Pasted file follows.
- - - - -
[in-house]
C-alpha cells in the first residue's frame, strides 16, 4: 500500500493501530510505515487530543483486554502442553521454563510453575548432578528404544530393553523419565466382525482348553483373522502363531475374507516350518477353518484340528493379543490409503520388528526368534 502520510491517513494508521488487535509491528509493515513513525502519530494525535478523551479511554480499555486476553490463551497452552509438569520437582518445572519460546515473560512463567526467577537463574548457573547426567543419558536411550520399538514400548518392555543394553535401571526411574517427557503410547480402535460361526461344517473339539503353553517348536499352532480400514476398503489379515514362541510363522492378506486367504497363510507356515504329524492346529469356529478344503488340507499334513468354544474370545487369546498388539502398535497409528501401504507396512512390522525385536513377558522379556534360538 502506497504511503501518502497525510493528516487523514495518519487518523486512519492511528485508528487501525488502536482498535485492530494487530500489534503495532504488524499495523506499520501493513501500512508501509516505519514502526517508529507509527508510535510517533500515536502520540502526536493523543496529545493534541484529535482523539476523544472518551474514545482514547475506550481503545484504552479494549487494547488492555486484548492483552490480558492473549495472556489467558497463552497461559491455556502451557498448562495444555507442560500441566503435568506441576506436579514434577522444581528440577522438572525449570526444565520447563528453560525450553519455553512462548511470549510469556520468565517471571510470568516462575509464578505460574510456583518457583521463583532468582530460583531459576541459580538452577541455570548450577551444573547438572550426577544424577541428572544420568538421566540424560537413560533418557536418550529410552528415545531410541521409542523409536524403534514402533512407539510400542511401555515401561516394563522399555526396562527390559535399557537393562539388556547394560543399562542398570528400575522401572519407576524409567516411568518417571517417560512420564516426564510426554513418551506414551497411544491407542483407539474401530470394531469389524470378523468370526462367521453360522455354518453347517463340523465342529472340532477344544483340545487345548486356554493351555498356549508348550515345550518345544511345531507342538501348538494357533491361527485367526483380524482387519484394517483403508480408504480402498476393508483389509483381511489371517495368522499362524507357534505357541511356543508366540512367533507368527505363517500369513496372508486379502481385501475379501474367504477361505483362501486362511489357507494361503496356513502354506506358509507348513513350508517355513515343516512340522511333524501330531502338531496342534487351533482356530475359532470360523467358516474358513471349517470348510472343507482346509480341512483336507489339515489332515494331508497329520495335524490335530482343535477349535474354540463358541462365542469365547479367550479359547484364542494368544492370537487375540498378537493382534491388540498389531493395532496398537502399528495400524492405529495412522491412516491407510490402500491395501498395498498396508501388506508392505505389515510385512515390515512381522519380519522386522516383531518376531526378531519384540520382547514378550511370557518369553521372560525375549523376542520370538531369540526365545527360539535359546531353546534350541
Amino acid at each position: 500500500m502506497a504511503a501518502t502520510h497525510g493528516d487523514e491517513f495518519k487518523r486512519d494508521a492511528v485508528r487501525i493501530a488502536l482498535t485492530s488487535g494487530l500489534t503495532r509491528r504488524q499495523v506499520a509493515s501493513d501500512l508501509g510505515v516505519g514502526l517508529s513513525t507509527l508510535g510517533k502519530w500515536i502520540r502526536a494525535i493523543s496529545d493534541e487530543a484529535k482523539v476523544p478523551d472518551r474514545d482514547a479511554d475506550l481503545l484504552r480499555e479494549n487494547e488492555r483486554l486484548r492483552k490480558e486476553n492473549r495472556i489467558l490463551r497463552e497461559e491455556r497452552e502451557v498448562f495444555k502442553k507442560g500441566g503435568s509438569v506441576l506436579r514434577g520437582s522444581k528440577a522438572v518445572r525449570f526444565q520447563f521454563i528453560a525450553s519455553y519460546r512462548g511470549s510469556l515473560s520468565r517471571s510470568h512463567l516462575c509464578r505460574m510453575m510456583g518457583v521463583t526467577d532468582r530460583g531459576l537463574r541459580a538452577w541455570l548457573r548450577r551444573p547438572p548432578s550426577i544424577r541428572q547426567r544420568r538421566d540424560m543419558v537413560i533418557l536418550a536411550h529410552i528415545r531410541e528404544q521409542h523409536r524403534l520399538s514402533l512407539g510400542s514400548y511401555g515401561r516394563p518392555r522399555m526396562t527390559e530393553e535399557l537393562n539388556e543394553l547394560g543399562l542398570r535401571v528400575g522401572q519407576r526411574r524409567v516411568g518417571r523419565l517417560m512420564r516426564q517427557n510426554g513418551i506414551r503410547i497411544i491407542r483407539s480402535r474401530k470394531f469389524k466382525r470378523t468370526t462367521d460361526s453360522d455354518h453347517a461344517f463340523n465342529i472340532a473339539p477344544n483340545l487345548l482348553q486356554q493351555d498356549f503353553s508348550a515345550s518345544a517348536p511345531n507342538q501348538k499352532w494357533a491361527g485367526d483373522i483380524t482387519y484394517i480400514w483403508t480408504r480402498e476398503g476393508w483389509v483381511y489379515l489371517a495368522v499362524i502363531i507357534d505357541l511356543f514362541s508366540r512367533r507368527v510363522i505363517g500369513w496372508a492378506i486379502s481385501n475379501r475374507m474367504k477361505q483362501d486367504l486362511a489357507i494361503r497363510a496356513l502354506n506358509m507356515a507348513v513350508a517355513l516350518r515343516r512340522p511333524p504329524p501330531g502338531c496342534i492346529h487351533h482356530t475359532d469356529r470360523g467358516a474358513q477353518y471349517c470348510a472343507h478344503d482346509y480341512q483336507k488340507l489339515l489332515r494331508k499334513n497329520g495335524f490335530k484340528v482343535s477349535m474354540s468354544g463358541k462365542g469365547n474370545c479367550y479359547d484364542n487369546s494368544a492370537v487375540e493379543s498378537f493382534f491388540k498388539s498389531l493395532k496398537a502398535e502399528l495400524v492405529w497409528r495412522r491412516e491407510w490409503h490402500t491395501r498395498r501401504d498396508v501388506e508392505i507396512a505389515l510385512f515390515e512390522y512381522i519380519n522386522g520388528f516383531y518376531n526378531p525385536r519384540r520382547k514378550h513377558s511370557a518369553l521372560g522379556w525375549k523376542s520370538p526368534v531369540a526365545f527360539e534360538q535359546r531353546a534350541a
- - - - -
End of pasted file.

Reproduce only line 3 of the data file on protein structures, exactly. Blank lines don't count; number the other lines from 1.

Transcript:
Amino acid at each position: 500500500m502506497a504511503a501518502t502520510h497525510g493528516d487523514e491517513f495518519k487518523r486512519d494508521a492511528v485508528r487501525i493501530a488502536l482498535t485492530s488487535g494487530l500489534t503495532r509491528r504488524q499495523v506499520a509493515s501493513d501500512l508501509g510505515v516505519g514502526l517508529s513513525t507509527l508510535g510517533k502519530w500515536i502520540r502526536a494525535i493523543s496529545d493534541e487530543a484529535k482523539v476523544p478523551d472518551r474514545d482514547a479511554d475506550l481503545l484504552r480499555e479494549n487494547e488492555r483486554l486484548r492483552k490480558e486476553n492473549r495472556i489467558l490463551r497463552e497461559e491455556r497452552e502451557v498448562f495444555k502442553k507442560g500441566g503435568s509438569v506441576l506436579r514434577g520437582s522444581k528440577a522438572v518445572r525449570f526444565q520447563f521454563i528453560a525450553s519455553y519460546r512462548g511470549s510469556l515473560s520468565r517471571s510470568h512463567l516462575c509464578r505460574m510453575m510456583g518457583v521463583t526467577d532468582r530460583g531459576l537463574r541459580a538452577w541455570l548457573r548450577r551444573p547438572p548432578s550426577i544424577r541428572q547426567r544420568r538421566d540424560m543419558v537413560i533418557l536418550a536411550h529410552i528415545r531410541e528404544q521409542h523409536r524403534l520399538s514402533l512407539g510400542s514400548y511401555g515401561r516394563p518392555r522399555m526396562t527390559e530393553e535399557l537393562n539388556e543394553l547394560g543399562l542398570r535401571v528400575g522401572q519407576r526411574r524409567v516411568g518417571r523419565l517417560m512420564r516426564q517427557n510426554g513418551i506414551r503410547i497411544i491407542r483407539s480402535r474401530k470394531f469389524k466382525r470378523t468370526t462367521d460361526s453360522d455354518h453347517a461344517f463340523n465342529i472340532a473339539p477344544n483340545l487345548l482348553q486356554q493351555d498356549f503353553s508348550a515345550s518345544a517348536p511345531n507342538q501348538k499352532w494357533a491361527g485367526d483373522i483380524t482387519y484394517i480400514w483403508t480408504r480402498e476398503g476393508w483389509v483381511y489379515l489371517a495368522v499362524i502363531i507357534d505357541l511356543f514362541s508366540r512367533r507368527v510363522i505363517g500369513w496372508a492378506i486379502s481385501n475379501r475374507m474367504k477361505q483362501d486367504l486362511a489357507i494361503r497363510a496356513l502354506n506358509m507356515a507348513v513350508a517355513l516350518r515343516r512340522p511333524p504329524p501330531g502338531c496342534i492346529h487351533h482356530t475359532d469356529r470360523g467358516a474358513q477353518y471349517c470348510a472343507h478344503d482346509y480341512q483336507k488340507l489339515l489332515r494331508k499334513n497329520g495335524f490335530k484340528v482343535s477349535m474354540s468354544g463358541k462365542g469365547n474370545c479367550y479359547d484364542n487369546s494368544a492370537v487375540e493379543s498378537f493382534f491388540k498388539s498389531l493395532k496398537a502398535e502399528l495400524v492405529w497409528r495412522r491412516e491407510w490409503h490402500t491395501r498395498r501401504d498396508v501388506e508392505i507396512a505389515l510385512f515390515e512390522y512381522i519380519n522386522g520388528f516383531y518376531n526378531p525385536r519384540r520382547k514378550h513377558s511370557a518369553l521372560g522379556w525375549k523376542s520370538p526368534v531369540a526365545f527360539e534360538q535359546r531353546a534350541a